First Sentence: A few miles south of Soledad, the Salinas River drops in close to the hillside bank and runs deep and green.
This is the story of two friends, George and the simple-minded Lenny. George has been looking out for his friend Lenny for many years and they come to be working on a ranch in California’s Salinas Valley. Childlike Lenny is forever getting himself in trouble, unable to control his emotions or desires. George may as well be travelling with a small child. They both share a dream of one day owning their own place and living off the “fatta the lan'”, and just when this dream is in their grasp, things go horribly wrong. This is an excellent story, one that has endured for many years, and one that will doubtless go on enduring for many years more. Steinbeck’s writing is glorious and he sets a scene like no one else, so if you haven’t read any Steinbeck before, this is as good a place as any to start.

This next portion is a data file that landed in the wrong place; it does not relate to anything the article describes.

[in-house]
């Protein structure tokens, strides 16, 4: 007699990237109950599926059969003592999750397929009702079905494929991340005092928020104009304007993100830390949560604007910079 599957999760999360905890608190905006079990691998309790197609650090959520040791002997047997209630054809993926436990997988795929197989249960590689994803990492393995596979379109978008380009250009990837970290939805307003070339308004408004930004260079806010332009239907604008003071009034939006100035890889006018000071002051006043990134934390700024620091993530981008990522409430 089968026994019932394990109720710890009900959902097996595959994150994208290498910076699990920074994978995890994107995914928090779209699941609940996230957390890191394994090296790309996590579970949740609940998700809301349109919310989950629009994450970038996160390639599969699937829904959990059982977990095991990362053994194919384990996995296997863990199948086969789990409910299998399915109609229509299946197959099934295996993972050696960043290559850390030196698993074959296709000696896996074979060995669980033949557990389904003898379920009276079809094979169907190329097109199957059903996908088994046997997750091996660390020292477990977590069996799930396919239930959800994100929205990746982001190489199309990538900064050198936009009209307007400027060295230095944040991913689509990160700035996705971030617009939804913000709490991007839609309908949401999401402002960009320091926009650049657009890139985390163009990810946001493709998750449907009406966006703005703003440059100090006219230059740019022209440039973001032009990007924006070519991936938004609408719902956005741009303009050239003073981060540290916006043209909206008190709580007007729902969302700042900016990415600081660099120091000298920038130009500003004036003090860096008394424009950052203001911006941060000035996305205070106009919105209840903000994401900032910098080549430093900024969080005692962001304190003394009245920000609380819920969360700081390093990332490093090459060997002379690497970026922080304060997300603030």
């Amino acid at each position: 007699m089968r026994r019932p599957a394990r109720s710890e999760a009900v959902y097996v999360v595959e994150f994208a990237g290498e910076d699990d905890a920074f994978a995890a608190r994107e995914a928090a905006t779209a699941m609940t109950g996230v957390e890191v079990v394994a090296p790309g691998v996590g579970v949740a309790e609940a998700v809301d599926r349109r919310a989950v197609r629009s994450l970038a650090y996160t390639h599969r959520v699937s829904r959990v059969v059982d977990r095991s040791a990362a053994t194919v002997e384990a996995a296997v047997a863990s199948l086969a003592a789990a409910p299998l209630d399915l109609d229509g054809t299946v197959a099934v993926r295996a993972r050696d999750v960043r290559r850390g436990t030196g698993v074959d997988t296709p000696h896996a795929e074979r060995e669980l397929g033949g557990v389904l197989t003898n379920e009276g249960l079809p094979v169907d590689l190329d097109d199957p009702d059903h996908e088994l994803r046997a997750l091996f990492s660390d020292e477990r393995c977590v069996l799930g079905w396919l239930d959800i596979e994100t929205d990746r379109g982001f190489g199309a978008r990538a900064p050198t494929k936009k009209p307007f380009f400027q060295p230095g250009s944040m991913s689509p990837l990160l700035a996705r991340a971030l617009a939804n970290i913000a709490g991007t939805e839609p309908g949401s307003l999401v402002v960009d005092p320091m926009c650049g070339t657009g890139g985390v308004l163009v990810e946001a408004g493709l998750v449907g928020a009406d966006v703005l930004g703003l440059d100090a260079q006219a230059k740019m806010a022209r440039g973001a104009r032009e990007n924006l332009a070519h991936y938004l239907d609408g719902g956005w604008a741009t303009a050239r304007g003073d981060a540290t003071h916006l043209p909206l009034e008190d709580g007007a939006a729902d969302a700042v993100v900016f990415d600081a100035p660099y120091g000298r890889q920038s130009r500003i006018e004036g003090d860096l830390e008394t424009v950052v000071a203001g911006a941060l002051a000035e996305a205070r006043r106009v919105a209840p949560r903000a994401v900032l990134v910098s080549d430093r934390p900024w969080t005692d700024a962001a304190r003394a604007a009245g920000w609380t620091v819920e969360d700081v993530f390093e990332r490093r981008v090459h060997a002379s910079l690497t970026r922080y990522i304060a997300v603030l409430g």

* * * *
Last Sentence: And Carlson said, “Now what the hell ya suppose is eatin’ them two guys?”
Last Sentence explained: The boss’ son, Curley is a big problem for George and Lenny in this book. More of a problem is Curley’s wife (the only female character in the book…she remains nameless…). Somewhat inevitably, Lenny kills Curley’s’ wife due to his penchant for stroking soft things. It’s happened with mice, as George says early on in the book:
Trouble with mice is you always kill ’em.
and later, when Lenny kills a puppy he asks it:
Why do you got to get killed? You ain’t so little as mice.
So when Lenny and Curley’s wife are alone in the barn together we can see the imminent disaster approaching. At the very end, George shoots Lenny and kills him as it is the best possible outcome for all concerned.
The final sentence is Carlson (a ranch worker) asking Curley what the problem is with George and Slim (another ranch worker). George has just confessed to Slim that he killed Lenny…